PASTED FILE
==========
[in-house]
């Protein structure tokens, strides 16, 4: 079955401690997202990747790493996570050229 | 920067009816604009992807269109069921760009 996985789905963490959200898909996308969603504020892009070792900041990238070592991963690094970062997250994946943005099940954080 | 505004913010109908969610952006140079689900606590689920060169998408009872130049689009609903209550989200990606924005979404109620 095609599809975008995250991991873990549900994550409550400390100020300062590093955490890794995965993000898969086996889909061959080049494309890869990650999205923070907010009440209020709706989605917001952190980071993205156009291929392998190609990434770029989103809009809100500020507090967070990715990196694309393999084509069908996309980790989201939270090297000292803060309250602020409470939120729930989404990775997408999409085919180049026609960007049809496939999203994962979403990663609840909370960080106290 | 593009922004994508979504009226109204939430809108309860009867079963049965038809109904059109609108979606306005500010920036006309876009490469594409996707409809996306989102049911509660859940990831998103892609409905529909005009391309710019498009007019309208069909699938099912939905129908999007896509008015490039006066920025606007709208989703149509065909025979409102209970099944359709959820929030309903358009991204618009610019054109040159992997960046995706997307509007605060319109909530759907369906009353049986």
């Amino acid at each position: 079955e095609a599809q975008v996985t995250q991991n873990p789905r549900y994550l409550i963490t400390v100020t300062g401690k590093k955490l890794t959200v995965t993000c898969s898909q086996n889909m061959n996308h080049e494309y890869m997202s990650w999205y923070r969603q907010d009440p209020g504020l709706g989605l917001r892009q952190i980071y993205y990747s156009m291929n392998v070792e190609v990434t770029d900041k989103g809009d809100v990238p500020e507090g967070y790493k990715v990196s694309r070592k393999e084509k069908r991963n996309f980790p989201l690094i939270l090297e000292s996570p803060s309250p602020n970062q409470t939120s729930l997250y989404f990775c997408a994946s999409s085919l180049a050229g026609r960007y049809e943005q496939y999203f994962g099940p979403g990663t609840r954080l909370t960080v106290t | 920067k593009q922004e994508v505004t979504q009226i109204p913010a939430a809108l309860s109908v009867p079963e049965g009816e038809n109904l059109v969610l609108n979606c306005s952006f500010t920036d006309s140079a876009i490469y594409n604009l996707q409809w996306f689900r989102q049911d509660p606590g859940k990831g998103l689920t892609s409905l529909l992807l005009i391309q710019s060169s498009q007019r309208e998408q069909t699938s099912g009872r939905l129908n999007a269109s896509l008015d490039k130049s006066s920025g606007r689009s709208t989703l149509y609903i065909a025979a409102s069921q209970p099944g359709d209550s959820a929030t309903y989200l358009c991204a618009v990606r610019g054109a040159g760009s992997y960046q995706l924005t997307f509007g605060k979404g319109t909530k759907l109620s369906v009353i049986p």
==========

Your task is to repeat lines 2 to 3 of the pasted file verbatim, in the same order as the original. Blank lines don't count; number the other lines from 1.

């Protein structure tokens, strides 16, 4: 079955401690997202990747790493996570050229 | 920067009816604009992807269109069921760009 996985789905963490959200898909996308969603504020892009070792900041990238070592991963690094970062997250994946943005099940954080 | 505004913010109908969610952006140079689900606590689920060169998408009872130049689009609903209550989200990606924005979404109620 095609599809975008995250991991873990549900994550409550400390100020300062590093955490890794995965993000898969086996889909061959080049494309890869990650999205923070907010009440209020709706989605917001952190980071993205156009291929392998190609990434770029989103809009809100500020507090967070990715990196694309393999084509069908996309980790989201939270090297000292803060309250602020409470939120729930989404990775997408999409085919180049026609960007049809496939999203994962979403990663609840909370960080106290 | 593009922004994508979504009226109204939430809108309860009867079963049965038809109904059109609108979606306005500010920036006309876009490469594409996707409809996306989102049911509660859940990831998103892609409905529909005009391309710019498009007019309208069909699938099912939905129908999007896509008015490039006066920025606007709208989703149509065909025979409102209970099944359709959820929030309903358009991204618009610019054109040159992997960046995706997307509007605060319109909530759907369906009353049986």
């Amino acid at each position: 079955e095609a599809q975008v996985t995250q991991n873990p789905r549900y994550l409550i963490t400390v100020t300062g401690k590093k955490l890794t959200v995965t993000c898969s898909q086996n889909m061959n996308h080049e494309y890869m997202s990650w999205y923070r969603q907010d009440p209020g504020l709706g989605l917001r892009q952190i980071y993205y990747s156009m291929n392998v070792e190609v990434t770029d900041k989103g809009d809100v990238p500020e507090g967070y790493k990715v990196s694309r070592k393999e084509k069908r991963n996309f980790p989201l690094i939270l090297e000292s996570p803060s309250p602020n970062q409470t939120s729930l997250y989404f990775c997408a994946s999409s085919l180049a050229g026609r960007y049809e943005q496939y999203f994962g099940p979403g990663t609840r954080l909370t960080v106290t | 920067k593009q922004e994508v505004t979504q009226i109204p913010a939430a809108l309860s109908v009867p079963e049965g009816e038809n109904l059109v969610l609108n979606c306005s952006f500010t920036d006309s140079a876009i490469y594409n604009l996707q409809w996306f689900r989102q049911d509660p606590g859940k990831g998103l689920t892609s409905l529909l992807l005009i391309q710019s060169s498009q007019r309208e998408q069909t699938s099912g009872r939905l129908n999007a269109s896509l008015d490039k130049s006066s920025g606007r689009s709208t989703l149509y609903i065909a025979a409102s069921q209970p099944g359709d209550s959820a929030t309903y989200l358009c991204a618009v990606r610019g054109a040159g760009s992997y960046q995706l924005t997307f509007g605060k979404g319109t909530k759907l109620s369906v009353i049986p």